Instant Justification

In a hotel room, in the middle of the US, my SO and I watched an interesting documentary about the Autobahn which was the German precursor to the US Highway System.

Basically, the entire idea of highways was a new one, not thought of before.

One of the main limitations of automobiles was that there was too much stuff in the way for them to go really, really fast?

Why did they want to go so fast? There are a lot of reasons, but some of the best ones were to break speed records. Race car drivers drove on the empty Autobahn…until a few crashed and burned. They put an end to all that and just opened them up to vehicle traffic.

The problem was there wasn’t enough traffic. Barely anyone rode on it to justify its existence.

The German government, seeing that the “Will of the People and the Invisible Hand of the Market” had spoken, and the smelly, noisy, dangerous Autobahn was torn up. Seeing this failure, no other country built a highway system ever again.

Just kidding.

Instead the German government did everything except bribe people to drive on the highway including making much cheaper cars and other incentives.

So the next time someone tells you that the freeways are a response to people’s wants and desires, you can tell them the whole long spiel above until they nod off. Hey, sometimes knowledge fails to fit into sound bites. 🙂

No, the freeway was and still is a result of massive government intervention. I don’t think that this is wrong, but we need to realize reality before we compare apples to apples.

What I’m saying–since this is a bicycle blog–building infrastructure and trying to get people to enjoy cycling is no more or less social engineering and government intervention than the way we get around now.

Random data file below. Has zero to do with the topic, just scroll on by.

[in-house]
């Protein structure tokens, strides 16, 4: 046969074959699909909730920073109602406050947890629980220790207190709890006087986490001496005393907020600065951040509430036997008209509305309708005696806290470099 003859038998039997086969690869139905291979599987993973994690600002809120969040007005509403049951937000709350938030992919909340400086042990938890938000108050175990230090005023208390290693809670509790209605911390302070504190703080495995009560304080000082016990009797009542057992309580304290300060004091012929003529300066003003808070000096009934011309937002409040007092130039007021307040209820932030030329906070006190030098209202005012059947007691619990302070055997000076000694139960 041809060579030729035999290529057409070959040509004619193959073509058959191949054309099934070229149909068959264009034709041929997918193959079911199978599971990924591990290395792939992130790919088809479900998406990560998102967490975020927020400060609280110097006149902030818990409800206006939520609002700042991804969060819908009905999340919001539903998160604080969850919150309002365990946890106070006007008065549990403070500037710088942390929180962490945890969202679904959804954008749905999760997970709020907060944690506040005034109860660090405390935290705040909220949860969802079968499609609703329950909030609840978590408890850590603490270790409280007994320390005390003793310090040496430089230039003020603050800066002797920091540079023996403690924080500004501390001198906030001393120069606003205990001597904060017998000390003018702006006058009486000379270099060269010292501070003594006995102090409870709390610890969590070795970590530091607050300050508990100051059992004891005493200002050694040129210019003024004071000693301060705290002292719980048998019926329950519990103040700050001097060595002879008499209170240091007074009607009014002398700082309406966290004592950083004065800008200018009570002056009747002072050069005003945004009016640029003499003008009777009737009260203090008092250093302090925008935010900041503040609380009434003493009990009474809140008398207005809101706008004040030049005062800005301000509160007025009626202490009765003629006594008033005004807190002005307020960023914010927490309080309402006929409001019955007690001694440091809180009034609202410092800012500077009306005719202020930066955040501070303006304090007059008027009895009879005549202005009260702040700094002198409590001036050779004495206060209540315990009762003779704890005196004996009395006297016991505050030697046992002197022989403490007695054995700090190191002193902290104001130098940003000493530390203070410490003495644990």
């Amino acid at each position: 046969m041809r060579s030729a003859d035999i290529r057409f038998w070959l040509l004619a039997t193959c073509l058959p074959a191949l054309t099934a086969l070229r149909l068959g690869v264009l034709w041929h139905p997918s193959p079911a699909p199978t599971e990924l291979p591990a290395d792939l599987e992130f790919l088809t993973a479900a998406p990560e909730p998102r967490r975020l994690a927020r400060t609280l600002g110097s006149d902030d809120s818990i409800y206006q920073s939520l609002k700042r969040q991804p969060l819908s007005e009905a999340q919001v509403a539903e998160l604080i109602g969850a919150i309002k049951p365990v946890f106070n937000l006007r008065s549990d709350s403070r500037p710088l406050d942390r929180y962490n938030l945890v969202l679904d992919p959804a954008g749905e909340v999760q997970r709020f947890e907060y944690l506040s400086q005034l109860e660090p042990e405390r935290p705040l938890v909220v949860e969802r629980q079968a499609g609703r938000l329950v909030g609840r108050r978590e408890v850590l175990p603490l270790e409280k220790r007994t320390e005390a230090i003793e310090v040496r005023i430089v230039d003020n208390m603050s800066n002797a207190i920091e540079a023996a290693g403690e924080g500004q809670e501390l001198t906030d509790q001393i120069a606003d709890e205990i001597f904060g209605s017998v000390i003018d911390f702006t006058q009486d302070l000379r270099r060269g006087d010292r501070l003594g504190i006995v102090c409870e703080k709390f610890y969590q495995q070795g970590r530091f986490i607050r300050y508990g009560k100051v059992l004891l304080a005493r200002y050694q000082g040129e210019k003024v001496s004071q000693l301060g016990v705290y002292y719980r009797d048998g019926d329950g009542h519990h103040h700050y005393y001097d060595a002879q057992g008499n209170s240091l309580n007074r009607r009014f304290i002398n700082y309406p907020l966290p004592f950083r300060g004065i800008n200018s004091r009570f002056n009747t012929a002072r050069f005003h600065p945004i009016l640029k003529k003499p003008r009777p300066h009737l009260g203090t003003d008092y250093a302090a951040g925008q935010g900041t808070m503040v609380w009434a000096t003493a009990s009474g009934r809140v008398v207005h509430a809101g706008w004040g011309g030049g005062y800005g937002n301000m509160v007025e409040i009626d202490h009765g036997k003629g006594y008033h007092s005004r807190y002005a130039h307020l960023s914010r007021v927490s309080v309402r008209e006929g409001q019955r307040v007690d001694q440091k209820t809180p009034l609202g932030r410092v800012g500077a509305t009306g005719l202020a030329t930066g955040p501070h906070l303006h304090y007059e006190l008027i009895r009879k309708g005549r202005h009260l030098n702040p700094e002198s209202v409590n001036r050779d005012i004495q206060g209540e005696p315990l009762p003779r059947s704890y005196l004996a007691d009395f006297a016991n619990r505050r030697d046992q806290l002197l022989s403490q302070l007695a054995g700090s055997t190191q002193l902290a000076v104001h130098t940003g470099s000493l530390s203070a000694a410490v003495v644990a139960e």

Only cycling has lots of advantages especially in that it doesn’t kill so many people. I guess it’s not universal. I mean some people _like_ killing other people. I am open minded so I’m not going to try to push my beliefs on others. Jokes, only jokes here. 🙂

Anyway, I think it’s funny how when a new bicycle lane is built which goes from nowhere to nowhere else without the rest of the supporting infrastructure, we get complaints that people don’t use it.

That’s not only a double standard, but no standard at all.

We don’t tear up vehicular roads when the usage falls below a certain level. I have seen roads with not a single car on it for miles, but I failed to see the bulldozer traveling behind me to get rid of it.

I can point out a road that is bigger than the main drag in Philadelphia that goes to a parking lot where there’s barely any cars, ever. Should we start tearing up these empty parking lots?

No? Why?

Because they are going to be used in the future.

So when people argue that a bike lane is not used, the proper answer isn’t, “yes it is.” The right answer is, “so what?”

We live in a market economy and each area needs to be segmented to consumers. We have 50 types of cheese in a grocery store why don’t we have more than one mode of transportation?

I know that you can bicycle some places and you can take public transportation other places, but I think that to be equitable you should split the budget in quarters otherwise, we are forcing the market’s hand.


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